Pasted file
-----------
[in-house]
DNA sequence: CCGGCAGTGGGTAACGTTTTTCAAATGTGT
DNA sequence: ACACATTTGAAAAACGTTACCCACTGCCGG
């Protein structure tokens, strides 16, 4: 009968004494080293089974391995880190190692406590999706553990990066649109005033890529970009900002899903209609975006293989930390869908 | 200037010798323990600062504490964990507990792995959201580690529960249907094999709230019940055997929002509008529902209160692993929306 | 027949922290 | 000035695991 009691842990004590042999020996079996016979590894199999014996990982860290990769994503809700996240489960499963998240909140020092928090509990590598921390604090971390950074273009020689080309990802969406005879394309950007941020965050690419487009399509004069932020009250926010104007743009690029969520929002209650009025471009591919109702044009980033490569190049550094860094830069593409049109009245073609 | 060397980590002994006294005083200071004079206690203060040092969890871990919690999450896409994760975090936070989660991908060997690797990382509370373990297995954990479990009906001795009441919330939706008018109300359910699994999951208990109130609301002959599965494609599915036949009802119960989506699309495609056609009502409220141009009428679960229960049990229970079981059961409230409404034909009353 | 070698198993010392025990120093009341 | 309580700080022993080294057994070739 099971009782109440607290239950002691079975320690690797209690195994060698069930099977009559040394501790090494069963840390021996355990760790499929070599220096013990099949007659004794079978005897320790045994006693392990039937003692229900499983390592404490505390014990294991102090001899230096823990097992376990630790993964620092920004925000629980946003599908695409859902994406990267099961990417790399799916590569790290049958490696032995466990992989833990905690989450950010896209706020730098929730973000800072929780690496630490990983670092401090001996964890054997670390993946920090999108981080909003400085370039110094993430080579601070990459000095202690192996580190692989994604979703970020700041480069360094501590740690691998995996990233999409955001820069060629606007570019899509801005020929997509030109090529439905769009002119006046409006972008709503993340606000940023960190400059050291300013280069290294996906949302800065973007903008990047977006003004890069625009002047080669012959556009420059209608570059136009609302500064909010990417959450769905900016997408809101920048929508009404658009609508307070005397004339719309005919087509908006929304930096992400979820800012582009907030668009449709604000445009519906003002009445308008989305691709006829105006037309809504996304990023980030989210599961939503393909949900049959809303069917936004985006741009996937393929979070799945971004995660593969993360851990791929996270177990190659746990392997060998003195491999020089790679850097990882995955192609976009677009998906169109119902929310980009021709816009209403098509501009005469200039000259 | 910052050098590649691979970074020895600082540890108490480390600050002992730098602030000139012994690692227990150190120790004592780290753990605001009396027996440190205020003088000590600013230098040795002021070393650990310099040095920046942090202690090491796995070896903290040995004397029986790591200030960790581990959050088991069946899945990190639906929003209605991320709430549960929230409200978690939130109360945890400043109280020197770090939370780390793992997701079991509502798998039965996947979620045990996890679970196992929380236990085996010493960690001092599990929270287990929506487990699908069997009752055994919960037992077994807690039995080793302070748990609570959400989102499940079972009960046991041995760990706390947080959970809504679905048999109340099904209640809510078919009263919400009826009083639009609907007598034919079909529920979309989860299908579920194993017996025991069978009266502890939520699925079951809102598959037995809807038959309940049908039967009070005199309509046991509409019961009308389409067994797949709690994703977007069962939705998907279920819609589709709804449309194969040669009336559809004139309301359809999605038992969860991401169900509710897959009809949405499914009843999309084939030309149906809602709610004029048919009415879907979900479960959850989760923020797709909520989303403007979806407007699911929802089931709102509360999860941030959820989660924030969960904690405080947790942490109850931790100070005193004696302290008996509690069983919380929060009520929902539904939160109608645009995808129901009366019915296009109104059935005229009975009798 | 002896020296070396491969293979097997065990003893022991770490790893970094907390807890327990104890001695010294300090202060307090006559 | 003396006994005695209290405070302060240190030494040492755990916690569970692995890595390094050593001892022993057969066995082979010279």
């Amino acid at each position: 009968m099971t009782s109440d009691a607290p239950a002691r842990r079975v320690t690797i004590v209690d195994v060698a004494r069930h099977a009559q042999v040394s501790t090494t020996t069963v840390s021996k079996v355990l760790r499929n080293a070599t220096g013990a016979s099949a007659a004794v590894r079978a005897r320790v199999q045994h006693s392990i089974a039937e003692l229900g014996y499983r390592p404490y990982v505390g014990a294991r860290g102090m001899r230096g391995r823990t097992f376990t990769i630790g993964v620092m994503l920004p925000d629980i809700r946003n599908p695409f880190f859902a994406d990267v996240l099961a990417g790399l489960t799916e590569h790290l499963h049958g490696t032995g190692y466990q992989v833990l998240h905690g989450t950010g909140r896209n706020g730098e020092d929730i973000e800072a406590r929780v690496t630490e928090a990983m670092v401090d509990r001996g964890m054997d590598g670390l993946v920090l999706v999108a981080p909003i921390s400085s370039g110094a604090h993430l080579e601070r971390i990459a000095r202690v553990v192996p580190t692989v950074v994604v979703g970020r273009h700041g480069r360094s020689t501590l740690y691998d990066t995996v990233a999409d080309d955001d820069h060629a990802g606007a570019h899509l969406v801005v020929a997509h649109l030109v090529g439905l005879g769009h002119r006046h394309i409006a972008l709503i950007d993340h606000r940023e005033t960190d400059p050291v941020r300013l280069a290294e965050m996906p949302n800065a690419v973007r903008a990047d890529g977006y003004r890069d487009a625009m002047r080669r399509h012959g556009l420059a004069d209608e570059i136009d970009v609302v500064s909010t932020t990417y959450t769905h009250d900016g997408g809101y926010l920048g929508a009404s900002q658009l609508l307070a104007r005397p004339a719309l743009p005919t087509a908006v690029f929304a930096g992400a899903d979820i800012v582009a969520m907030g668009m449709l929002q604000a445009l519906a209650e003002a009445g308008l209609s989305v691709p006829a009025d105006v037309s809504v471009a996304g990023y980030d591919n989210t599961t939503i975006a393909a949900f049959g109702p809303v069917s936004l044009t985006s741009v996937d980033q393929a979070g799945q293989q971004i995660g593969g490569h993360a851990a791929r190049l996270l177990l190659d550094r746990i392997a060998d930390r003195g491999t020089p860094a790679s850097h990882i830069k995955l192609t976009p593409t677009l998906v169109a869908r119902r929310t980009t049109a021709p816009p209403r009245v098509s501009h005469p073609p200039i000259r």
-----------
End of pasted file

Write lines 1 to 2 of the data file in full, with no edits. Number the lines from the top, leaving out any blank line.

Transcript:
[in-house]
DNA sequence: CCGGCAGTGGGTAACGTTTTTCAAATGTGT